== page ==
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Valuation Method 3: Discounted Cash Flows

Discounted cash flow (DCF) is a valuation method used to estimate the value of an investment today, based on projections of how much money it will generate in the future. Cash flow refers to the cash generated by a business which can be paid out to investors or reinvested into the business, and in the context of a DCF analysis, free cash flow, which is the cash that is available to both debt and equity investors, is used. This cash flow is then discounted back to a specific point in time, typically to the current date, and this is to account for opportunity cost and risk. For simplicity, the opportunity cost can be thought of as the firm’s Weighted Average Cost of Capital (WACC). This is because the WACC represents investor’s required rate of return, meaning that if the firm is unable to find a higher return rate elsewhere it should buy back its own shares.

 

Steps in Building a simplified DCF Model:

Step 1: Building a forecast

The first step in the DCF model process is to build a forecast of the three financial statements based on assumptions about how the business will perform in the future. On average, this forecast typically goes out about five years. The forecast has to build up to unlevered free cash flow (free cash flow to the firm or FCFF). We’ve published a detailed guide on how to calculate unlevered free cash flow, but the quick answer is to take EBIT, less capital expenditures, plus depreciation and amortization, less any increases in non-cash working capital.

The first step in a DCF model involves using the three financial statements to build a forecast about how the business will perform in the coming 5 years. This forecast builds up to the unlevered free cash flow (AKA Free Cash Flow to the Firm, or FCFF), which can be calculated by the following formula:

NOPAT + D&A – CAPEX – Δ Net WC

Forecasting Revenue, Expenses, Capital Expenditure and Change in Working Capital to build the model:

There are several ways to build a Revenue and Expense forecast, but the simplest way is that of a growth-based forecast, in which the year over year growth rate can be used to forecast revenues for the coming years. Capital Expenditure (CapEx) are funds used by a company to acquire, upgrade, and maintain physical assets such as property, plants, buildings, technology, or equipment, and is often used to undertake new projects or investments by a company. Working Capital Reserve (WCR) is the difference between the firm’s Current Assets (CA) and Current Liabilities (CL), and it is a measure of the company’s liquidity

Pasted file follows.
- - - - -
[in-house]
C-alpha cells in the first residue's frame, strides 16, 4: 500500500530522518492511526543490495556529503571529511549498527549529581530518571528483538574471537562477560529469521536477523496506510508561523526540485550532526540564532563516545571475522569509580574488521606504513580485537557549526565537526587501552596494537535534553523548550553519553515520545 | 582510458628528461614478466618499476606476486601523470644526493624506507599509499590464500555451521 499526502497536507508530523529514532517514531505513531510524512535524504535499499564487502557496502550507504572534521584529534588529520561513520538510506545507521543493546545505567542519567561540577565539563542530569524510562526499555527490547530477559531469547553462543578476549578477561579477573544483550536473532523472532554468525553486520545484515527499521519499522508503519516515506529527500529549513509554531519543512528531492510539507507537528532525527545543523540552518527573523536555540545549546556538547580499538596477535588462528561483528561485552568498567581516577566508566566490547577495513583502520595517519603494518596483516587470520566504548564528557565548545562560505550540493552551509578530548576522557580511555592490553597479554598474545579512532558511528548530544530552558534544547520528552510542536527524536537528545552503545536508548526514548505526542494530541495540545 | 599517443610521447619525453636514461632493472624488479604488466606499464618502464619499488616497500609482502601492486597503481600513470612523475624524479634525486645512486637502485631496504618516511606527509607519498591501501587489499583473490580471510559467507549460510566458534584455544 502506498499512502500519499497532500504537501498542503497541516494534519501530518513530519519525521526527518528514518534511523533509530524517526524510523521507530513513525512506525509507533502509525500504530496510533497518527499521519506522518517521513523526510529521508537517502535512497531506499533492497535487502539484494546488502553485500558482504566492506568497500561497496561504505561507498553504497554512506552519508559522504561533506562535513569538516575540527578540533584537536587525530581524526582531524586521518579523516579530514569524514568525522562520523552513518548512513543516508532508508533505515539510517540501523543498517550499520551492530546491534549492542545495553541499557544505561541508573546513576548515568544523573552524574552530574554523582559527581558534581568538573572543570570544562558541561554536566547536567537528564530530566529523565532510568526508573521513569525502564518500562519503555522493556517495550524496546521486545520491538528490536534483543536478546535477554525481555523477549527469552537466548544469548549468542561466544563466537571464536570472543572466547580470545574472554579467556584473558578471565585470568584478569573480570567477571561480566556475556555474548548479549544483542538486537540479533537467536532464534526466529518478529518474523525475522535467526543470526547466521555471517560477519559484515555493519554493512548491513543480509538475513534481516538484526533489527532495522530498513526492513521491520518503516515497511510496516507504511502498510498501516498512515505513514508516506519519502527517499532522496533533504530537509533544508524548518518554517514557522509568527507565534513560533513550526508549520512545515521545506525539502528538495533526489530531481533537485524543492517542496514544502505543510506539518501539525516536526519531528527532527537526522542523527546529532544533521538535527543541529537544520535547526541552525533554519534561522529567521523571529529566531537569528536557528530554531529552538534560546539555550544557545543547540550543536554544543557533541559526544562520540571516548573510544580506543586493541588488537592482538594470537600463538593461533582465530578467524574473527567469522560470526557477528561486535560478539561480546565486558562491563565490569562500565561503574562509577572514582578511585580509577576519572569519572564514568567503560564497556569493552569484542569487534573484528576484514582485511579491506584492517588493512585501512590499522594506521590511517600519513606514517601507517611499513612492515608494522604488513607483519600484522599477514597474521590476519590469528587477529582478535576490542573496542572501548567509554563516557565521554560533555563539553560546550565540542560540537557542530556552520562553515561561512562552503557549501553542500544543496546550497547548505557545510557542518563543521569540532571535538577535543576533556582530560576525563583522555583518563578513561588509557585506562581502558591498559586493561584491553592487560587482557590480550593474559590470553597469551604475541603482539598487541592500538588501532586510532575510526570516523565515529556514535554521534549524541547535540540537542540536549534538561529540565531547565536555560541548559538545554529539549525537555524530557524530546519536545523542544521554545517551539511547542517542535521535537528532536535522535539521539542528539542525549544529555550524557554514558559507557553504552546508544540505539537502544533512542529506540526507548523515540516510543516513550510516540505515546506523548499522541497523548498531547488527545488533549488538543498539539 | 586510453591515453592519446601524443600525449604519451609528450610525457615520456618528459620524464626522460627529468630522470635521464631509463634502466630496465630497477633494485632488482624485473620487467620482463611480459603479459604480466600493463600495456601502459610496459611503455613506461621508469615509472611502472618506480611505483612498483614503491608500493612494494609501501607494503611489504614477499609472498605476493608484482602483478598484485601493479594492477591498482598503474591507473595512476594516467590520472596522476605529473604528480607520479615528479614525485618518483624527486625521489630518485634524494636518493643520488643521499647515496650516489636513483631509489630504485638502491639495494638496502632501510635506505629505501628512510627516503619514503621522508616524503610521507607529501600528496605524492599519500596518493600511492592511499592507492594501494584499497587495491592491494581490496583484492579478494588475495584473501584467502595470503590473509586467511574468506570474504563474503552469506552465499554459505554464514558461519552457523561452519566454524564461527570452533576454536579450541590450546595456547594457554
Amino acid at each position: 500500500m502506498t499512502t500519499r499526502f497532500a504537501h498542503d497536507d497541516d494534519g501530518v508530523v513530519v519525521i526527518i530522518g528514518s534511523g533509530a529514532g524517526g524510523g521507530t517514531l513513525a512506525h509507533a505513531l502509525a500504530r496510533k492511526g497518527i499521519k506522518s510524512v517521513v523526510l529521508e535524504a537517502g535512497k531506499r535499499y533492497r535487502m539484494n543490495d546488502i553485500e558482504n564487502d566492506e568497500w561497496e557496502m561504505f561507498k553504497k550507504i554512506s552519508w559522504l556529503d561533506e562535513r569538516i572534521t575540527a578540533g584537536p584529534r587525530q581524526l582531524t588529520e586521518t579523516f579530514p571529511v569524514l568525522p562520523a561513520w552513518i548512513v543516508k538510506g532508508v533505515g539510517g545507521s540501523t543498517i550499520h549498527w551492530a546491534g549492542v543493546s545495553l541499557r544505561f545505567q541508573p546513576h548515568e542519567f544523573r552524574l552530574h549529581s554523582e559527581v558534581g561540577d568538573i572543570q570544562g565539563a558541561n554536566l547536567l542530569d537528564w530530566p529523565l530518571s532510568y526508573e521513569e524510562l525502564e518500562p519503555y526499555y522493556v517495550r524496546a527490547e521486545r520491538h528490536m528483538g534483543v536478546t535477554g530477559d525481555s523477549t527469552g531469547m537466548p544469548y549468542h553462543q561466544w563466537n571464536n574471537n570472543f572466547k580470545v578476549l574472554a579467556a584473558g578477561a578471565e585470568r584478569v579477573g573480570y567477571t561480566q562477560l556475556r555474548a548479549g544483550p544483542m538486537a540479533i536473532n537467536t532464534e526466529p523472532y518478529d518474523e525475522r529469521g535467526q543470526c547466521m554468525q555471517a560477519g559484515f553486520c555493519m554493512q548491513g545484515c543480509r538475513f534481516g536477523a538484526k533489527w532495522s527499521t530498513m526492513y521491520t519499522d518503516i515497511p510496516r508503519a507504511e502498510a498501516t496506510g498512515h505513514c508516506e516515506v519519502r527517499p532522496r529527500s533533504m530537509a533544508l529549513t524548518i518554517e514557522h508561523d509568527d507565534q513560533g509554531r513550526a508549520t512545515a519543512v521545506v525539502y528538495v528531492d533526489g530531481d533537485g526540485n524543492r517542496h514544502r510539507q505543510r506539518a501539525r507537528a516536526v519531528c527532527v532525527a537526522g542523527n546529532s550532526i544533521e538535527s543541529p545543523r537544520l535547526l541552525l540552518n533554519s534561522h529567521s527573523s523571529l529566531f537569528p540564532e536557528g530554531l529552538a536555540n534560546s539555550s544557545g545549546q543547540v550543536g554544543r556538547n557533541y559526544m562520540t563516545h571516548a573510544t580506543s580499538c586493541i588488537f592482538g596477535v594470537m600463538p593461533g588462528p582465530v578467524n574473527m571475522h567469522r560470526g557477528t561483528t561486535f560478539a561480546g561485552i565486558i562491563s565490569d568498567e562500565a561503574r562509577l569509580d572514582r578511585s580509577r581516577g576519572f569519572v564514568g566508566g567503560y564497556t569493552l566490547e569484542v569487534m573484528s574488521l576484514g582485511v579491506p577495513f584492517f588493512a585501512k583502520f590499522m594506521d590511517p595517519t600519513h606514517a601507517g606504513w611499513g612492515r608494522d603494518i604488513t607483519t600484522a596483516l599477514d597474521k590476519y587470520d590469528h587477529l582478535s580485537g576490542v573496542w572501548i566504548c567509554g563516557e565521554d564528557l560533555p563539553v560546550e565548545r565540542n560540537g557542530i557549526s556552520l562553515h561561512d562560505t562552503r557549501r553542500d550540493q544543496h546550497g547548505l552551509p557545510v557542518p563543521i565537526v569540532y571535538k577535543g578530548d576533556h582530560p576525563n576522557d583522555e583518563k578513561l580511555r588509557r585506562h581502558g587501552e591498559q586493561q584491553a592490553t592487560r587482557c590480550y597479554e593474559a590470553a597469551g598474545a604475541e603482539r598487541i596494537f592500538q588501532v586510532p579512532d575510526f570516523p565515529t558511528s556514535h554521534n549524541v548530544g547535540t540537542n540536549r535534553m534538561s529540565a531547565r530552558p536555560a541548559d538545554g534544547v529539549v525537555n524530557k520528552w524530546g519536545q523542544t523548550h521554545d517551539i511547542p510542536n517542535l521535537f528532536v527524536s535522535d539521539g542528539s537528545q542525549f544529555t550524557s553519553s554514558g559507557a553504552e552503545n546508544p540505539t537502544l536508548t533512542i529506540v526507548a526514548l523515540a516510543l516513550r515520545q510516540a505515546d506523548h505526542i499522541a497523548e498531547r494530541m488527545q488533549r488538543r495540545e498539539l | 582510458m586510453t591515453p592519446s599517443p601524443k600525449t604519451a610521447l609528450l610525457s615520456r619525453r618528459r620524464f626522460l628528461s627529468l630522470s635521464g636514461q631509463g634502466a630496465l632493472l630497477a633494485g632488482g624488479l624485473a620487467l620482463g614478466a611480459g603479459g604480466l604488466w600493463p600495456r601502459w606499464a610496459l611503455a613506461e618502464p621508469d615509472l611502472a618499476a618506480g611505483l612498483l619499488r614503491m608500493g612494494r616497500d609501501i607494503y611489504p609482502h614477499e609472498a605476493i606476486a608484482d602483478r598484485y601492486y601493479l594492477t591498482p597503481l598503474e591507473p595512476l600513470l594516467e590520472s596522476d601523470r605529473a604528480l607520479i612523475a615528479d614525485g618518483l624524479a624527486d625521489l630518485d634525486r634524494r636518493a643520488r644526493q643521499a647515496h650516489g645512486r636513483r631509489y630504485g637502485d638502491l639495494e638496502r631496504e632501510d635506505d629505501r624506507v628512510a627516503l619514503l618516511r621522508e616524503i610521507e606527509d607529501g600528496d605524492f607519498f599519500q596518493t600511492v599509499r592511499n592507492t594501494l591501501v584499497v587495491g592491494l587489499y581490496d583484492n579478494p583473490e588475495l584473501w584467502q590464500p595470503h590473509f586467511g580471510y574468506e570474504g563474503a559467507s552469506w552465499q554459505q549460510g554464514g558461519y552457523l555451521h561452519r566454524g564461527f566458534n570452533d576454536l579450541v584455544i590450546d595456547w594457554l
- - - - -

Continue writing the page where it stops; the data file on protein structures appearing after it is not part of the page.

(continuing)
Step 2: Terminal Value

The terminal value is a very important part of a DCF model. It often makes up more than half of the net present value of the business, especially if the forecast period is 5 years or less. There are two ways to calculate the terminal value: the perpetual growth rate approach and the exit multiple approaches. 

The perpetual growth rate assumes that the cash flow generated at the end of the forecast period grows at a constant rate forever. So, for example, the cash flow of the business is $10 million and grows at 2% forever, with a cost of capital of 15%. The terminal value is $10 million / (15% – 2%) = $77 million.

With the exit multiple approach, the business is assumed to be sold for what a “reasonable buyer” would pay for it. This typically means an EV/EBITDA multiple at or near current trading values for comparable companies. As you can see in the example below, if the business has $6.3 million of EBITDA and similar companies are trading at 8x then the terminal value is $6.3 million x 8 = $50 million. That value is then discounted back to the present to get the NPV of the terminal value.

Step 3: DCF for Enterprise Value (EV) compared to Equity Value

When building a DCF model using unlevered free cash flow, the NPV that you arrive at is always the enterprise value (EV) of the business. This is what you need if you’re looking to value the entire business or compare it with other companies without taking into account their capital structures. However, if you’re looking for the equity value of the business, you take the net present value (NPV) of the unlevered free cash flow and adjust it for cash and equivalents, debt, and any minority interest. This will give you the equity value, which you can divide by the number of shares and arrive at the share price.

Written by: Ethan Liew (by Assembly Works)

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